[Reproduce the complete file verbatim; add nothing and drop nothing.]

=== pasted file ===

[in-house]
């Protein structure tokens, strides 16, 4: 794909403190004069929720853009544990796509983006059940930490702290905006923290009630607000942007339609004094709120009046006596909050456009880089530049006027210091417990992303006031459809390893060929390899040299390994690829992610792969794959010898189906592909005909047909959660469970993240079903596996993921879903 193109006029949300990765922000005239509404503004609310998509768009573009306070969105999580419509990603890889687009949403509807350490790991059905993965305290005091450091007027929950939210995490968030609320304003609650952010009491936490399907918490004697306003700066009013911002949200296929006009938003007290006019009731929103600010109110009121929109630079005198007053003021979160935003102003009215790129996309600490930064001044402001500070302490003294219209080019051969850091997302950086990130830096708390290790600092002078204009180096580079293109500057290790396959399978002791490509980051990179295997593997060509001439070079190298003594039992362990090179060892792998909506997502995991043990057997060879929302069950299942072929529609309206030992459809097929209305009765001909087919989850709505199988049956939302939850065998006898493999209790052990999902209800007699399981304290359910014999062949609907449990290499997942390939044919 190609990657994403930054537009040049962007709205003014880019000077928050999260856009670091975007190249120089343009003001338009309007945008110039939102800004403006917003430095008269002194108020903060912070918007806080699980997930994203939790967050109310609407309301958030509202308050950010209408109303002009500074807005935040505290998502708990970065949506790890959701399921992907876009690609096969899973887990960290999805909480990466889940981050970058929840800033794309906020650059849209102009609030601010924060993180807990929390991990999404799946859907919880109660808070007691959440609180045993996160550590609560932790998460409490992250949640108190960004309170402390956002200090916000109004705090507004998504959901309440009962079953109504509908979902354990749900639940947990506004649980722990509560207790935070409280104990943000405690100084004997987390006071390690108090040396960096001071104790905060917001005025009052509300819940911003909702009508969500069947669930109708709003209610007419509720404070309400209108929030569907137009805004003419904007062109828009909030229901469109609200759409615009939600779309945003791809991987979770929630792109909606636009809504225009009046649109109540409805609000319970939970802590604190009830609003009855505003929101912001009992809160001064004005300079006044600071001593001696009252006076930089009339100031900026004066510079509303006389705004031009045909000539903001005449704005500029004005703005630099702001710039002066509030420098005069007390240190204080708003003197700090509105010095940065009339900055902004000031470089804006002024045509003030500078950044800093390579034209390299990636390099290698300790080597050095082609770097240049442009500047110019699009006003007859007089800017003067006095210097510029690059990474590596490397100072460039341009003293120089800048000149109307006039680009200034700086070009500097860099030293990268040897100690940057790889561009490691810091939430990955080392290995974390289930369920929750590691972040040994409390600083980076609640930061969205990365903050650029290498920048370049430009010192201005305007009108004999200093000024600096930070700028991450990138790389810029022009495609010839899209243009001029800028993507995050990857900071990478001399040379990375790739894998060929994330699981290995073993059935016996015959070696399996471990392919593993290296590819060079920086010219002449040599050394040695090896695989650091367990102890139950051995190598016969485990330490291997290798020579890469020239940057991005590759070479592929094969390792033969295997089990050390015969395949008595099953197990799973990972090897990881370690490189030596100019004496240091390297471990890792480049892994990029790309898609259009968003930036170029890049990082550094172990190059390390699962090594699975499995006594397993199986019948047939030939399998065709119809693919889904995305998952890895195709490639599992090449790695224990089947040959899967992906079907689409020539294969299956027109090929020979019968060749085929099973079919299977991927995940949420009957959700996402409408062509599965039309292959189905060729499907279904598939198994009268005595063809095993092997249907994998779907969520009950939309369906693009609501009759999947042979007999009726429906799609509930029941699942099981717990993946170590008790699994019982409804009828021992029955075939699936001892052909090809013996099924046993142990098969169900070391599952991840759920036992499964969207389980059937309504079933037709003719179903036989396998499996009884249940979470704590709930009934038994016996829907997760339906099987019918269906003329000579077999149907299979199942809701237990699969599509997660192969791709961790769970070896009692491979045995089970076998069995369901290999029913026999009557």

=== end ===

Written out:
[in-house]
């Protein structure tokens, strides 16, 4: 794909403190004069929720853009544990796509983006059940930490702290905006923290009630607000942007339609004094709120009046006596909050456009880089530049006027210091417990992303006031459809390893060929390899040299390994690829992610792969794959010898189906592909005909047909959660469970993240079903596996993921879903 193109006029949300990765922000005239509404503004609310998509768009573009306070969105999580419509990603890889687009949403509807350490790991059905993965305290005091450091007027929950939210995490968030609320304003609650952010009491936490399907918490004697306003700066009013911002949200296929006009938003007290006019009731929103600010109110009121929109630079005198007053003021979160935003102003009215790129996309600490930064001044402001500070302490003294219209080019051969850091997302950086990130830096708390290790600092002078204009180096580079293109500057290790396959399978002791490509980051990179295997593997060509001439070079190298003594039992362990090179060892792998909506997502995991043990057997060879929302069950299942072929529609309206030992459809097929209305009765001909087919989850709505199988049956939302939850065998006898493999209790052990999902209800007699399981304290359910014999062949609907449990290499997942390939044919 190609990657994403930054537009040049962007709205003014880019000077928050999260856009670091975007190249120089343009003001338009309007945008110039939102800004403006917003430095008269002194108020903060912070918007806080699980997930994203939790967050109310609407309301958030509202308050950010209408109303002009500074807005935040505290998502708990970065949506790890959701399921992907876009690609096969899973887990960290999805909480990466889940981050970058929840800033794309906020650059849209102009609030601010924060993180807990929390991990999404799946859907919880109660808070007691959440609180045993996160550590609560932790998460409490992250949640108190960004309170402390956002200090916000109004705090507004998504959901309440009962079953109504509908979902354990749900639940947990506004649980722990509560207790935070409280104990943000405690100084004997987390006071390690108090040396960096001071104790905060917001005025009052509300819940911003909702009508969500069947669930109708709003209610007419509720404070309400209108929030569907137009805004003419904007062109828009909030229901469109609200759409615009939600779309945003791809991987979770929630792109909606636009809504225009009046649109109540409805609000319970939970802590604190009830609003009855505003929101912001009992809160001064004005300079006044600071001593001696009252006076930089009339100031900026004066510079509303006389705004031009045909000539903001005449704005500029004005703005630099702001710039002066509030420098005069007390240190204080708003003197700090509105010095940065009339900055902004000031470089804006002024045509003030500078950044800093390579034209390299990636390099290698300790080597050095082609770097240049442009500047110019699009006003007859007089800017003067006095210097510029690059990474590596490397100072460039341009003293120089800048000149109307006039680009200034700086070009500097860099030293990268040897100690940057790889561009490691810091939430990955080392290995974390289930369920929750590691972040040994409390600083980076609640930061969205990365903050650029290498920048370049430009010192201005305007009108004999200093000024600096930070700028991450990138790389810029022009495609010839899209243009001029800028993507995050990857900071990478001399040379990375790739894998060929994330699981290995073993059935016996015959070696399996471990392919593993290296590819060079920086010219002449040599050394040695090896695989650091367990102890139950051995190598016969485990330490291997290798020579890469020239940057991005590759070479592929094969390792033969295997089990050390015969395949008595099953197990799973990972090897990881370690490189030596100019004496240091390297471990890792480049892994990029790309898609259009968003930036170029890049990082550094172990190059390390699962090594699975499995006594397993199986019948047939030939399998065709119809693919889904995305998952890895195709490639599992090449790695224990089947040959899967992906079907689409020539294969299956027109090929020979019968060749085929099973079919299977991927995940949420009957959700996402409408062509599965039309292959189905060729499907279904598939198994009268005595063809095993092997249907994998779907969520009950939309369906693009609501009759999947042979007999009726429906799609509930029941699942099981717990993946170590008790699994019982409804009828021992029955075939699936001892052909090809013996099924046993142990098969169900070391599952991840759920036992499964969207389980059937309504079933037709003719179903036989396998499996009884249940979470704590709930009934038994016996829907997760339906099987019918269906003329000579077999149907299979199942809701237990699969599509997660192969791709961790769970070896009692491979045995089970076998069995369901290999029913026999009557």